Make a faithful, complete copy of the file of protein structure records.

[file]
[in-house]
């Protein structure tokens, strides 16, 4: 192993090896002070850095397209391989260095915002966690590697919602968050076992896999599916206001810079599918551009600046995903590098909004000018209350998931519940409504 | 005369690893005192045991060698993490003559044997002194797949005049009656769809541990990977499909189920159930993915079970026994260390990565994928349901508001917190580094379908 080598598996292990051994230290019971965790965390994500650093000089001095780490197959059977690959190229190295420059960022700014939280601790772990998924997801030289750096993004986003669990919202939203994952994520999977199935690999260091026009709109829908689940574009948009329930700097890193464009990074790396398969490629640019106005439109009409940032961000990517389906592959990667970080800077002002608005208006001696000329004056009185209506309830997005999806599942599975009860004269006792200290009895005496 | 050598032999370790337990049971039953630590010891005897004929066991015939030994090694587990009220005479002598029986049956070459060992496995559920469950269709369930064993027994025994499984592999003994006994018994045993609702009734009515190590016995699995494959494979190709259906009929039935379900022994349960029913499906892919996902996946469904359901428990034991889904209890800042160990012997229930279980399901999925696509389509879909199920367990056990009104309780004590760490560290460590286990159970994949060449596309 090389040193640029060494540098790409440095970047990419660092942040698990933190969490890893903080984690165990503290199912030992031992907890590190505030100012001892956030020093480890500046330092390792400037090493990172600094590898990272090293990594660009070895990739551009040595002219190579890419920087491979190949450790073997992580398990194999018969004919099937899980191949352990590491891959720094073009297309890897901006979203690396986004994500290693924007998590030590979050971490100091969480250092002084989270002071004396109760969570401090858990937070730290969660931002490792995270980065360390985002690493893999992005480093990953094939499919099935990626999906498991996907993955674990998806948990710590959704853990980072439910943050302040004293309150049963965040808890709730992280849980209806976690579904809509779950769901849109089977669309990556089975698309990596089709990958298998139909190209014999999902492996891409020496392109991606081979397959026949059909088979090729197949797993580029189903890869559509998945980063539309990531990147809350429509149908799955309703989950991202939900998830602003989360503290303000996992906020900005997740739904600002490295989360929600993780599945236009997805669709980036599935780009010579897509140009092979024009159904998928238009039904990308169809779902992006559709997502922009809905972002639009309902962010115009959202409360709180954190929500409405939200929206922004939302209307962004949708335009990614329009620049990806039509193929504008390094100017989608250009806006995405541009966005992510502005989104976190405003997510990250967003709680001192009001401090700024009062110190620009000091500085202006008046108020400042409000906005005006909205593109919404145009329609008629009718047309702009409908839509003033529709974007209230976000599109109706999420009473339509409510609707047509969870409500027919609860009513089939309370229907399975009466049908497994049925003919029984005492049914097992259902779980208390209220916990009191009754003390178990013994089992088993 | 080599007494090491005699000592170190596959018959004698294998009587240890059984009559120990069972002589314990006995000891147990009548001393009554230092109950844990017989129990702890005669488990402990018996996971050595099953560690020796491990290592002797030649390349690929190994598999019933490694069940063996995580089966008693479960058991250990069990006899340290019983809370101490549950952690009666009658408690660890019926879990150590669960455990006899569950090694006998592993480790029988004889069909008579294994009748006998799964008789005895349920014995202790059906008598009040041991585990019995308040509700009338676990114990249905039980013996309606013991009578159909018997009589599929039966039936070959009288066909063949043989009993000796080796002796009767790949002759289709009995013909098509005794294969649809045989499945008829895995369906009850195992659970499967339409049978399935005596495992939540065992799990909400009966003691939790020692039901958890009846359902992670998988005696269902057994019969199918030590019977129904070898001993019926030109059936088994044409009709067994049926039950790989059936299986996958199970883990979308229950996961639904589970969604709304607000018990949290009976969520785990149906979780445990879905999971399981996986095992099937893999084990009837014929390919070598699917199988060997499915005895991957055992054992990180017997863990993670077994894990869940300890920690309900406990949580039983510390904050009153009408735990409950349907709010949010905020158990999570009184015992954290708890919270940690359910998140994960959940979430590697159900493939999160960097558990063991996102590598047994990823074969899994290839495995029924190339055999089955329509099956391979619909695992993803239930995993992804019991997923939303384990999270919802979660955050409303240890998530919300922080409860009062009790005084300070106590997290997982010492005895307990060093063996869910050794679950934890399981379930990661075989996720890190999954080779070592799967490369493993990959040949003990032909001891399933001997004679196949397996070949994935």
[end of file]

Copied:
[in-house]
């Protein structure tokens, strides 16, 4: 192993090896002070850095397209391989260095915002966690590697919602968050076992896999599916206001810079599918551009600046995903590098909004000018209350998931519940409504 | 005369690893005192045991060698993490003559044997002194797949005049009656769809541990990977499909189920159930993915079970026994260390990565994928349901508001917190580094379908 080598598996292990051994230290019971965790965390994500650093000089001095780490197959059977690959190229190295420059960022700014939280601790772990998924997801030289750096993004986003669990919202939203994952994520999977199935690999260091026009709109829908689940574009948009329930700097890193464009990074790396398969490629640019106005439109009409940032961000990517389906592959990667970080800077002002608005208006001696000329004056009185209506309830997005999806599942599975009860004269006792200290009895005496 | 050598032999370790337990049971039953630590010891005897004929066991015939030994090694587990009220005479002598029986049956070459060992496995559920469950269709369930064993027994025994499984592999003994006994018994045993609702009734009515190590016995699995494959494979190709259906009929039935379900022994349960029913499906892919996902996946469904359901428990034991889904209890800042160990012997229930279980399901999925696509389509879909199920367990056990009104309780004590760490560290460590286990159970994949060449596309 090389040193640029060494540098790409440095970047990419660092942040698990933190969490890893903080984690165990503290199912030992031992907890590190505030100012001892956030020093480890500046330092390792400037090493990172600094590898990272090293990594660009070895990739551009040595002219190579890419920087491979190949450790073997992580398990194999018969004919099937899980191949352990590491891959720094073009297309890897901006979203690396986004994500290693924007998590030590979050971490100091969480250092002084989270002071004396109760969570401090858990937070730290969660931002490792995270980065360390985002690493893999992005480093990953094939499919099935990626999906498991996907993955674990998806948990710590959704853990980072439910943050302040004293309150049963965040808890709730992280849980209806976690579904809509779950769901849109089977669309990556089975698309990596089709990958298998139909190209014999999902492996891409020496392109991606081979397959026949059909088979090729197949797993580029189903890869559509998945980063539309990531990147809350429509149908799955309703989950991202939900998830602003989360503290303000996992906020900005997740739904600002490295989360929600993780599945236009997805669709980036599935780009010579897509140009092979024009159904998928238009039904990308169809779902992006559709997502922009809905972002639009309902962010115009959202409360709180954190929500409405939200929206922004939302209307962004949708335009990614329009620049990806039509193929504008390094100017989608250009806006995405541009966005992510502005989104976190405003997510990250967003709680001192009001401090700024009062110190620009000091500085202006008046108020400042409000906005005006909205593109919404145009329609008629009718047309702009409908839509003033529709974007209230976000599109109706999420009473339509409510609707047509969870409500027919609860009513089939309370229907399975009466049908497994049925003919029984005492049914097992259902779980208390209220916990009191009754003390178990013994089992088993 | 080599007494090491005699000592170190596959018959004698294998009587240890059984009559120990069972002589314990006995000891147990009548001393009554230092109950844990017989129990702890005669488990402990018996996971050595099953560690020796491990290592002797030649390349690929190994598999019933490694069940063996995580089966008693479960058991250990069990006899340290019983809370101490549950952690009666009658408690660890019926879990150590669960455990006899569950090694006998592993480790029988004889069909008579294994009748006998799964008789005895349920014995202790059906008598009040041991585990019995308040509700009338676990114990249905039980013996309606013991009578159909018997009589599929039966039936070959009288066909063949043989009993000796080796002796009767790949002759289709009995013909098509005794294969649809045989499945008829895995369906009850195992659970499967339409049978399935005596495992939540065992799990909400009966003691939790020692039901958890009846359902992670998988005696269902057994019969199918030590019977129904070898001993019926030109059936088994044409009709067994049926039950790989059936299986996958199970883990979308229950996961639904589970969604709304607000018990949290009976969520785990149906979780445990879905999971399981996986095992099937893999084990009837014929390919070598699917199988060997499915005895991957055992054992990180017997863990993670077994894990869940300890920690309900406990949580039983510390904050009153009408735990409950349907709010949010905020158990999570009184015992954290708890919270940690359910998140994960959940979430590697159900493939999160960097558990063991996102590598047994990823074969899994290839495995029924190339055999089955329509099956391979619909695992993803239930995993992804019991997923939303384990999270919802979660955050409303240890998530919300922080409860009062009790005084300070106590997290997982010492005895307990060093063996869910050794679950934890399981379930990661075989996720890190999954080779070592799967490369493993990959040949003990032909001891399933001997004679196949397996070949994935």